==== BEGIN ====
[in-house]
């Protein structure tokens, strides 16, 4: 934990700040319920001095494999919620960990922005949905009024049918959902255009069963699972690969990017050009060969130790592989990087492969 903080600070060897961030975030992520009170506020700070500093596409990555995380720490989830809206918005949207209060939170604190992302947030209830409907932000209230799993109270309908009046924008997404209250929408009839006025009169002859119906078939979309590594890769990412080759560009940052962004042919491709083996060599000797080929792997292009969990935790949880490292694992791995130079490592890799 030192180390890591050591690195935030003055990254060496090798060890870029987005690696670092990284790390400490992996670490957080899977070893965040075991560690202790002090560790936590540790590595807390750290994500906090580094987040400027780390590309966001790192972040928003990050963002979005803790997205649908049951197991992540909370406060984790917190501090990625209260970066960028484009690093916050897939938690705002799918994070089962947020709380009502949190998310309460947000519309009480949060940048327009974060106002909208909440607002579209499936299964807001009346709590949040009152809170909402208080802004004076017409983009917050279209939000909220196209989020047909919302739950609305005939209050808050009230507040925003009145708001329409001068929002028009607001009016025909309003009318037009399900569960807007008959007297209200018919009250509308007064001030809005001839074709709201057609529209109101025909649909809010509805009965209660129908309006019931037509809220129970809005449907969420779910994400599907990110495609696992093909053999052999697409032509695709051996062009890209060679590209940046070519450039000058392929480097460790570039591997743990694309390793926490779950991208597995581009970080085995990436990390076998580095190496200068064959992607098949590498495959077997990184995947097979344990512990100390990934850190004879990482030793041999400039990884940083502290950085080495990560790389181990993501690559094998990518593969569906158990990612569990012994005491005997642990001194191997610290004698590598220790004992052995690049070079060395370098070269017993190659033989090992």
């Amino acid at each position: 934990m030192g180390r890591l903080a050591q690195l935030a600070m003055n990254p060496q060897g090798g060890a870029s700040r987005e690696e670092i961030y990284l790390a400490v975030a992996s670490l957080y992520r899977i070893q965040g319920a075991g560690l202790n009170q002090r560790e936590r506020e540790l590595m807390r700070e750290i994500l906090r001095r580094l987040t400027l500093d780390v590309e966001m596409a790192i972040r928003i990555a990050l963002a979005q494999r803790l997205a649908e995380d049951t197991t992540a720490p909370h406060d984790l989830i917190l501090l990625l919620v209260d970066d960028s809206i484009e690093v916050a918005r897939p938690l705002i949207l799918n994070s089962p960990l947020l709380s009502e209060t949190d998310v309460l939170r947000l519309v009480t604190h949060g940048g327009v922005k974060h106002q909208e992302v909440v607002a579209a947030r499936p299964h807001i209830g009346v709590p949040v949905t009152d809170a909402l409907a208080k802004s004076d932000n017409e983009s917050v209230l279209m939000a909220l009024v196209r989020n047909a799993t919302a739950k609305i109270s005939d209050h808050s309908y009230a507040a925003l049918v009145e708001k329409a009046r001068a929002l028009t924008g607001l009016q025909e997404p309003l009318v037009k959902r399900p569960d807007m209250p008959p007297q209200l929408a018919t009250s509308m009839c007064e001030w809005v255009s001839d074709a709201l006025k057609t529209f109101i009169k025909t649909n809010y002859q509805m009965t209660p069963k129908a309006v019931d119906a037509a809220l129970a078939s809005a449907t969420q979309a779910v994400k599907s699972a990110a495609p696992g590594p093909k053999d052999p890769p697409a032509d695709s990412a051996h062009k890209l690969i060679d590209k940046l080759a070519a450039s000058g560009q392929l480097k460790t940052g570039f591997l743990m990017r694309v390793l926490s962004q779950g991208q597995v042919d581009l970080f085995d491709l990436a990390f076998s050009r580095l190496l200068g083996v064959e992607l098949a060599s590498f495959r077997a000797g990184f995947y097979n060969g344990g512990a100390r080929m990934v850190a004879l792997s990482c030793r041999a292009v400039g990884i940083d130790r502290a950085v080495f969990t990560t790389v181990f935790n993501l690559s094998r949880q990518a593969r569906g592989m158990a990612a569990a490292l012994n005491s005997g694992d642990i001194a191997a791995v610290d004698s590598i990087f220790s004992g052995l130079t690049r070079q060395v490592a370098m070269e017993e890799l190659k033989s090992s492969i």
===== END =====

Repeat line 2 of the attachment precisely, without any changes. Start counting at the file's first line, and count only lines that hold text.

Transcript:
């Protein structure tokens, strides 16, 4: 934990700040319920001095494999919620960990922005949905009024049918959902255009069963699972690969990017050009060969130790592989990087492969 903080600070060897961030975030992520009170506020700070500093596409990555995380720490989830809206918005949207209060939170604190992302947030209830409907932000209230799993109270309908009046924008997404209250929408009839006025009169002859119906078939979309590594890769990412080759560009940052962004042919491709083996060599000797080929792997292009969990935790949880490292694992791995130079490592890799 030192180390890591050591690195935030003055990254060496090798060890870029987005690696670092990284790390400490992996670490957080899977070893965040075991560690202790002090560790936590540790590595807390750290994500906090580094987040400027780390590309966001790192972040928003990050963002979005803790997205649908049951197991992540909370406060984790917190501090990625209260970066960028484009690093916050897939938690705002799918994070089962947020709380009502949190998310309460947000519309009480949060940048327009974060106002909208909440607002579209499936299964807001009346709590949040009152809170909402208080802004004076017409983009917050279209939000909220196209989020047909919302739950609305005939209050808050009230507040925003009145708001329409001068929002028009607001009016025909309003009318037009399900569960807007008959007297209200018919009250509308007064001030809005001839074709709201057609529209109101025909649909809010509805009965209660129908309006019931037509809220129970809005449907969420779910994400599907990110495609696992093909053999052999697409032509695709051996062009890209060679590209940046070519450039000058392929480097460790570039591997743990694309390793926490779950991208597995581009970080085995990436990390076998580095190496200068064959992607098949590498495959077997990184995947097979344990512990100390990934850190004879990482030793041999400039990884940083502290950085080495990560790389181990993501690559094998990518593969569906158990990612569990012994005491005997642990001194191997610290004698590598220790004992052995690049070079060395370098070269017993190659033989090992």